Mistral, Georgia and Garamond moved back to the big barn this week and are now free to romp and roam with the others. Lots of crazy leaping about when we moved them back into the main pen, then they raced the length of the barn with the rest of the rowdy bunch. Mistral has become quite agile romping on three legs, though still favoring her left front. She's finishing a course of antibiotics and then we'll see how she does. It's hard to take a good picture of her – her features get lost in all that black wool. But she is very pretty, fine boned and long-legged, whereas Georgia is stocky and lower to the ground.
The exciting news is that someone wants to adopt the three of them! Georgia, Garamond and Mistral will soon be part of a small flock program for teaching children about farm animals. I can't think of three lambs who would enjoy being the center of attention more. And they get to stay together, another big plus. Since I don't want Mistral to leave my farm until her leg has completely mended, you'll still be able to visit them here for a while longer. It was really tough making up my mind to part with them. Hard not to get attached to three lambs who have been sharing my house part time. Since they've become pets and they adore attention, they will love their new home. I'm confident that they will be spoiled.
Mishka is looking much brighter this week. She's found her appetite and had decided the low-protein, renal diet is A-ok. Just found out they make low protein dog treats, too, so we'll be stocking up on those. Golden Retrievers are incredibly food-focused and in this house we're pretty liberal with snacks between meals. So now she won't feel deprived. I really appreciated your supportive comments and good wishes while she was in the hospital last weekend. We're all so glad to have her home.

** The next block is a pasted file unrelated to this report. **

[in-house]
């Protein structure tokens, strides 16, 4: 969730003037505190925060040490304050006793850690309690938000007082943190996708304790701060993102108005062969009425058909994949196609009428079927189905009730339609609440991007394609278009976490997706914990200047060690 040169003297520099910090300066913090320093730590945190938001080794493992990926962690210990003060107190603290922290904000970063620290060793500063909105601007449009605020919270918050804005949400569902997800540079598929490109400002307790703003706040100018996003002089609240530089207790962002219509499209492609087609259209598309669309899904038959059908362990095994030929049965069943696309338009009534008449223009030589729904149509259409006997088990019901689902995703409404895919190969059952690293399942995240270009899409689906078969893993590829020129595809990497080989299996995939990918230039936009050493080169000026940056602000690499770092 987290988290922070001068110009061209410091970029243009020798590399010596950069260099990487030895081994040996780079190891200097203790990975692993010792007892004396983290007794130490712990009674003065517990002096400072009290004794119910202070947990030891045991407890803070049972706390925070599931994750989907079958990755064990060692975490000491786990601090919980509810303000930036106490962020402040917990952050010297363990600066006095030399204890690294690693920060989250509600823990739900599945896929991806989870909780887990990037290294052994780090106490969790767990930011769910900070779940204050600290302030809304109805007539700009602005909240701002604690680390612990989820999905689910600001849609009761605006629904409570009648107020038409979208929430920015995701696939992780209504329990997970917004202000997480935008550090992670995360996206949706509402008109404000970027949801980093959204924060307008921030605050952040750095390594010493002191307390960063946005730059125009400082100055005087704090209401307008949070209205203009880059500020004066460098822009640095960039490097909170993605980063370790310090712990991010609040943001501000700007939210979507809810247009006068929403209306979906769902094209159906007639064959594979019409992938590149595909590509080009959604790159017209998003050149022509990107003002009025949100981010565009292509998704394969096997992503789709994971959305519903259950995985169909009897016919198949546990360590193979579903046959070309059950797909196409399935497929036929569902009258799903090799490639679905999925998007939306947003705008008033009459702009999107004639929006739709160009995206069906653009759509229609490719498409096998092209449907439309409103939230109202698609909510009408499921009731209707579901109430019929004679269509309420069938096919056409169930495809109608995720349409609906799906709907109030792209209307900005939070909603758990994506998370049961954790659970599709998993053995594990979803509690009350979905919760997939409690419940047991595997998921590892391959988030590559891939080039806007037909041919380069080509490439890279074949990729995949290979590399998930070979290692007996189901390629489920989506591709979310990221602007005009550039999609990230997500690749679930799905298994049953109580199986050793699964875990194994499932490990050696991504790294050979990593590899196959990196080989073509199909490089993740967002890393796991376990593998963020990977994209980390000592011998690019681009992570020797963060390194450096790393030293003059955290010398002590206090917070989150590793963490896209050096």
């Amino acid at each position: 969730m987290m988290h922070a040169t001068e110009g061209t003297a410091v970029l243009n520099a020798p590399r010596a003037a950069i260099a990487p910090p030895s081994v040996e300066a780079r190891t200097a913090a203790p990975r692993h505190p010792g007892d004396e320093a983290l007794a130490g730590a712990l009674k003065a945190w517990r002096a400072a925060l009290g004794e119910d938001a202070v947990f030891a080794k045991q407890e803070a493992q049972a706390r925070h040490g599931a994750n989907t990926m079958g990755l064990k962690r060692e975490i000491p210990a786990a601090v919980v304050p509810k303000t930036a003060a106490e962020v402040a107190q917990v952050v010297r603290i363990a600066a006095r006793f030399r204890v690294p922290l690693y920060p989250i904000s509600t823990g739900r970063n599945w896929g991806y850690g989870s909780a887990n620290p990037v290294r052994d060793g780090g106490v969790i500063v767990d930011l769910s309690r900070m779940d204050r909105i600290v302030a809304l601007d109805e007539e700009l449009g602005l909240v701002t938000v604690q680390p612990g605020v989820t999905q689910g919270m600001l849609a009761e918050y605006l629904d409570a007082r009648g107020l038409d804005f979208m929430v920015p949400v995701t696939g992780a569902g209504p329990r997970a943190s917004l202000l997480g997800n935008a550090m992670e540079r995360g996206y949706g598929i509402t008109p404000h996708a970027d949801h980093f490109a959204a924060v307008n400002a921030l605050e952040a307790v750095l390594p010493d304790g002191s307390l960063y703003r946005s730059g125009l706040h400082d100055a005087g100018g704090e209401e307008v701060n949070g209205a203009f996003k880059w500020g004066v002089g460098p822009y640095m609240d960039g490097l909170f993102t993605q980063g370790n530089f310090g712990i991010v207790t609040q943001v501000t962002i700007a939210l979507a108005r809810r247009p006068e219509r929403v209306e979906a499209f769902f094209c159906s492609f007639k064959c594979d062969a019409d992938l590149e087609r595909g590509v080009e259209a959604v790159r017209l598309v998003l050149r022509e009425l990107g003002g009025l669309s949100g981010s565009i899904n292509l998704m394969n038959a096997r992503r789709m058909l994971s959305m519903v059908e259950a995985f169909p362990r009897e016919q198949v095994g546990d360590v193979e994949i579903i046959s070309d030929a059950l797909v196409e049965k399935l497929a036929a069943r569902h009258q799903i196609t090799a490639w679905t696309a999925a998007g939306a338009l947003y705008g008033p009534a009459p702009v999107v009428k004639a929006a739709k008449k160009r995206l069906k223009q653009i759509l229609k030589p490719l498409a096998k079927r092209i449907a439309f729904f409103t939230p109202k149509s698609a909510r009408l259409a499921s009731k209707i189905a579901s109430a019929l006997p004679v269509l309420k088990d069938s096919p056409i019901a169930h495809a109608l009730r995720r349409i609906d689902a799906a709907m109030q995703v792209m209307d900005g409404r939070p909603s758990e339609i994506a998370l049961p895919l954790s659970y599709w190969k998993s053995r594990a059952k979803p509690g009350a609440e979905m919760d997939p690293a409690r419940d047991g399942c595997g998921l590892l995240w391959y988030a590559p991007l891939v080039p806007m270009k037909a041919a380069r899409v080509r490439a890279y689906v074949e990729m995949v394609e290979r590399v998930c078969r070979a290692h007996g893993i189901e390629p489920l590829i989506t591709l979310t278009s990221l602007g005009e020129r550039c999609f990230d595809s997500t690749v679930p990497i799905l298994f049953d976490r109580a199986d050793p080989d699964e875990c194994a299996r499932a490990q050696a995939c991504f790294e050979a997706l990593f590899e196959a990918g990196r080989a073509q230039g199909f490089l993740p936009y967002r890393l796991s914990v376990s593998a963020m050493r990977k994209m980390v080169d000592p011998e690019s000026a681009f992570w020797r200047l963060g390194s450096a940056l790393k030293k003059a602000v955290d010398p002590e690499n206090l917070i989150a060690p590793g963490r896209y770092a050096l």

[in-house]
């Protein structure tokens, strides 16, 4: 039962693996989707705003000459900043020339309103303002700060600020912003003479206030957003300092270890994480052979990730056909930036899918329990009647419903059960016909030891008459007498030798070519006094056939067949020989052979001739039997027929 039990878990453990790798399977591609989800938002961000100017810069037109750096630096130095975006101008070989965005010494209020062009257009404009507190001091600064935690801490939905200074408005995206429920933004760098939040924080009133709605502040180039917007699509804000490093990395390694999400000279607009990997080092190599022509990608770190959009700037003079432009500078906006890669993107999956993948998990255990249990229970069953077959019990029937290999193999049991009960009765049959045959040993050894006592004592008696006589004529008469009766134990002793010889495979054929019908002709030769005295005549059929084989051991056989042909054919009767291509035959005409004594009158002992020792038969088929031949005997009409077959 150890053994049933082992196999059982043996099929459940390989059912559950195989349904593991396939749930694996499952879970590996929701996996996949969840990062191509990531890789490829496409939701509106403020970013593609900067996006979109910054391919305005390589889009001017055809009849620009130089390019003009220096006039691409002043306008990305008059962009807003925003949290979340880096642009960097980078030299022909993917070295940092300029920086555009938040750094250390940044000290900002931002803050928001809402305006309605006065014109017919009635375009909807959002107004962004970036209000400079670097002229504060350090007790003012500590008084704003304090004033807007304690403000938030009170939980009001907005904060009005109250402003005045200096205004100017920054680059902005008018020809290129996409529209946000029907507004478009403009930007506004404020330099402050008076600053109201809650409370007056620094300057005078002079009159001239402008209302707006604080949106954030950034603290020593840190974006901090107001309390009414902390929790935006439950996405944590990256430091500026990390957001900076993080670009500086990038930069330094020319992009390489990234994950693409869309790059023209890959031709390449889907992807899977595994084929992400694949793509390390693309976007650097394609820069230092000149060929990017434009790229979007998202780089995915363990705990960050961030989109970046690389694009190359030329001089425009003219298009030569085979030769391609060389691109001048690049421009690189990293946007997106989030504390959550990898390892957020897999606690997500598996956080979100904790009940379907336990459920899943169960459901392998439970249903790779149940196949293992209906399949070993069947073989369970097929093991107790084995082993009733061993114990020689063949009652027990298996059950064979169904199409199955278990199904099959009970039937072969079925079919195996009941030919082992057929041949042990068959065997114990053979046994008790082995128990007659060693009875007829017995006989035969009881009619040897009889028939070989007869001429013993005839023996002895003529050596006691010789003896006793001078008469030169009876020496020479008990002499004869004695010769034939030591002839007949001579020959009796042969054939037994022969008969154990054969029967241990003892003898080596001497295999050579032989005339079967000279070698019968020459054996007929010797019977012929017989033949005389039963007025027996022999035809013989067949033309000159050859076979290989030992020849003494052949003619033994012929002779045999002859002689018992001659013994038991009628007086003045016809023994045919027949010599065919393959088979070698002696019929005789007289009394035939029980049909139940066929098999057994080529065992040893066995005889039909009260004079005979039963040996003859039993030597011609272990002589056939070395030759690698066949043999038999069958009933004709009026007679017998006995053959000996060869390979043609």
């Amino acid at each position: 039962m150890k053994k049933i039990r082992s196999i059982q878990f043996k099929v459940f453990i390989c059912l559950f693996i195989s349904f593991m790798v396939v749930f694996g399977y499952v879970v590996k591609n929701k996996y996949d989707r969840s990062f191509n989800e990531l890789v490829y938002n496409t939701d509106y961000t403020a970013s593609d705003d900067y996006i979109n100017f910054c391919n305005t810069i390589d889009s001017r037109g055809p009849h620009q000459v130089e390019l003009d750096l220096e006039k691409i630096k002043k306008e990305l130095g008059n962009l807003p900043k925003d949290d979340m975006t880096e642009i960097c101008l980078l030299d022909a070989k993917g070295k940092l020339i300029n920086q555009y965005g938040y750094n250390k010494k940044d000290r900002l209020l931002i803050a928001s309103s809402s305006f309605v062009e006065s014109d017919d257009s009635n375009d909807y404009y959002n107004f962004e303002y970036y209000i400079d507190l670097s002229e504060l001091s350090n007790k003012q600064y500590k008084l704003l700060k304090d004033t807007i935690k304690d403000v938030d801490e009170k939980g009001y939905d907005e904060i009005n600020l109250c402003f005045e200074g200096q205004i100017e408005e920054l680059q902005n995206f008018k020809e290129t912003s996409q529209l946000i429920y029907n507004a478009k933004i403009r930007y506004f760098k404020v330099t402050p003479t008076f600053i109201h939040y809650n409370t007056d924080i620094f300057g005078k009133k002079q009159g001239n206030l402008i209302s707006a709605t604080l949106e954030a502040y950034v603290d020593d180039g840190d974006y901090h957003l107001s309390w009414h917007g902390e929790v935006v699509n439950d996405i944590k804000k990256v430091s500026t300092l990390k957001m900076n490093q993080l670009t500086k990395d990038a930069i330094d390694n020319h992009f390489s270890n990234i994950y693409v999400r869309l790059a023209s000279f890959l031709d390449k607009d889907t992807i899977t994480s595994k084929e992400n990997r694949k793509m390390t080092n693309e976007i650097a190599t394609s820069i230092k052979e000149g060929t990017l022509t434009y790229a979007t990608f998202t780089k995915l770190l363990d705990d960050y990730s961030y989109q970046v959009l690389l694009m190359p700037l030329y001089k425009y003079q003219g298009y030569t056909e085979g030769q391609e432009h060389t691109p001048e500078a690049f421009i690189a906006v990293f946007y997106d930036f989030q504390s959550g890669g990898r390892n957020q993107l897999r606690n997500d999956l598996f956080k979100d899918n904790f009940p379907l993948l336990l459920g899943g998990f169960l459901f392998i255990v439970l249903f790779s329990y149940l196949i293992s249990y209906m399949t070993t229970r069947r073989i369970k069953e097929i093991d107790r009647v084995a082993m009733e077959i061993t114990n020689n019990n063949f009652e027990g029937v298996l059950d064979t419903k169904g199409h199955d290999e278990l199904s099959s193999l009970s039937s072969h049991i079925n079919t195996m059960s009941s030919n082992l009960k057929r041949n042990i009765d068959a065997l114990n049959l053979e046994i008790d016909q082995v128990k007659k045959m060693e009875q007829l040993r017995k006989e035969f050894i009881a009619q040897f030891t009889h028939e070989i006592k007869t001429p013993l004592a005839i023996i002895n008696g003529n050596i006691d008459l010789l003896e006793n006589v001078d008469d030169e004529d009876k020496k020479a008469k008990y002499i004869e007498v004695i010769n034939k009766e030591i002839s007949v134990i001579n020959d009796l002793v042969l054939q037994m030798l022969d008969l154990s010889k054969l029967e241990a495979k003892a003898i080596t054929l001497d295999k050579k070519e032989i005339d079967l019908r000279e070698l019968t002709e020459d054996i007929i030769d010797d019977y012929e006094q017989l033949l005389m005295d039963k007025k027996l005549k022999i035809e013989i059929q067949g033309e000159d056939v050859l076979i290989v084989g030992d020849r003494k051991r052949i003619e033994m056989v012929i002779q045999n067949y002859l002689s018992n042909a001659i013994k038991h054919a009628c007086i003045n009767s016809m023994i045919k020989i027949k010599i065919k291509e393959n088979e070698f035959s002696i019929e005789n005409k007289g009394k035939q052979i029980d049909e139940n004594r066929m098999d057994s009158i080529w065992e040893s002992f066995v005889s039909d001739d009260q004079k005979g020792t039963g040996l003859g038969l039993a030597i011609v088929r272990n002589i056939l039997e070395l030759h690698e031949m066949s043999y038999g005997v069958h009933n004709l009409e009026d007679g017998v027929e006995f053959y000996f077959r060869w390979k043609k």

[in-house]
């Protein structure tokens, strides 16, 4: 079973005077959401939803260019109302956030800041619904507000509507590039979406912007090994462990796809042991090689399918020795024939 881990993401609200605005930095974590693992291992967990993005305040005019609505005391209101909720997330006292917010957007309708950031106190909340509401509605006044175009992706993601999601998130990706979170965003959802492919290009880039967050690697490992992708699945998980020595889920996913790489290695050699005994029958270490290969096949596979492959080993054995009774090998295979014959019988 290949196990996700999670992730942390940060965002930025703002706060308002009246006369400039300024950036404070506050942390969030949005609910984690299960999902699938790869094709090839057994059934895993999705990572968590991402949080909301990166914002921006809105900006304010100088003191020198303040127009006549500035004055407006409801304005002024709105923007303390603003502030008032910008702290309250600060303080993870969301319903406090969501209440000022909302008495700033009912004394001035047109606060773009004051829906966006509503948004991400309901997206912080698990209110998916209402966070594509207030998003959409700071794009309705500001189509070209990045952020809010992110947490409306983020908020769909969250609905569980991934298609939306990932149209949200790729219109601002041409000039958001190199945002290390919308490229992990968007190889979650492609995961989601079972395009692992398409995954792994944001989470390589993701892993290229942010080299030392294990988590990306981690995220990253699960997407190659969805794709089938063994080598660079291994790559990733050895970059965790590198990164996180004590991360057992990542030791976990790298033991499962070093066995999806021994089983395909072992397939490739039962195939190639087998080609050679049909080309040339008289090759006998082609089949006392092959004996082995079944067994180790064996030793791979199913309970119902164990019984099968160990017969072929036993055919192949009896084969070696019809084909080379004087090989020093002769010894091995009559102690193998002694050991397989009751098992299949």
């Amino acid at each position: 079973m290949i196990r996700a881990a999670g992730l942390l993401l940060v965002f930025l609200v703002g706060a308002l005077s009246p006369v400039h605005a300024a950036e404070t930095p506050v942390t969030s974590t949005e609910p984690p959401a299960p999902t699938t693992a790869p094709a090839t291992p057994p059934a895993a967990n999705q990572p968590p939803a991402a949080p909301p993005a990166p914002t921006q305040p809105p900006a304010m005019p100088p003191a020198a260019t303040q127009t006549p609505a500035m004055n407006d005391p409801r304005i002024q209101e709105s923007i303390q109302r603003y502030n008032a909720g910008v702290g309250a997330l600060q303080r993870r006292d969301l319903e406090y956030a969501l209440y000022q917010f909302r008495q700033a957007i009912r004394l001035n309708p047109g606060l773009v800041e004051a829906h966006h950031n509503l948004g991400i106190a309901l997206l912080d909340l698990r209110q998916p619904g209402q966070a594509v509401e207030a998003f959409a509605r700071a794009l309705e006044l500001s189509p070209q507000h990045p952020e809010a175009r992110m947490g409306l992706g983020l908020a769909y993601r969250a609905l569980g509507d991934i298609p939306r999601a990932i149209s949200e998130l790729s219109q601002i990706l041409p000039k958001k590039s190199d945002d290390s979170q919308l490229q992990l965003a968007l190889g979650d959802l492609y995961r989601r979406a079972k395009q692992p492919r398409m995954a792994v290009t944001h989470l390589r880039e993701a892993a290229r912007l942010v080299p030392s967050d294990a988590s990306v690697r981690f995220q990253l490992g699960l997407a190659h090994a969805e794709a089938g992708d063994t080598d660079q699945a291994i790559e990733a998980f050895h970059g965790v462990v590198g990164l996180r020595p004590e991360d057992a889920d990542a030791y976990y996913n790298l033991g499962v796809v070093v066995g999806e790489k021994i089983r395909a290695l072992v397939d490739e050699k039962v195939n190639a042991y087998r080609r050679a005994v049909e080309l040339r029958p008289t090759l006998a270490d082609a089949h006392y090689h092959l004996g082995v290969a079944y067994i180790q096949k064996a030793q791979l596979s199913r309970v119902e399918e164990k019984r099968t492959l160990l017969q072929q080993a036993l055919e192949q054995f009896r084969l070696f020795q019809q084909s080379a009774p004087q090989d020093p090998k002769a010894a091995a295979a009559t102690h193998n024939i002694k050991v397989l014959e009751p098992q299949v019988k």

Today the big boys had pedicures and coat changes. Mike and Andy knocked off that messy project this afternoon. The boys have huge feet with extra-gnarly, heavy-duty hooves. My little hands are almost not strong enough to power the hoof shears through the thick outer wall of their hooves. I can manage one or two, but then my hands cramp up since hoof shears are designed for larger hands.
I have a pair of little pruning shears that fit my hands well and they're great for doing the yearlings, lambs and smaller ewes. But not the big guys. There's no way I can do feet on a dozen 250 lb sheep in one session. Amazing how much "foot" they've grown since shearing day last March, the last time we did pedi's. I'd show you picture, but it's nasty, smelly work. Take my word for it.
Come back tomorrow to see some funny shots of shorn llamas.
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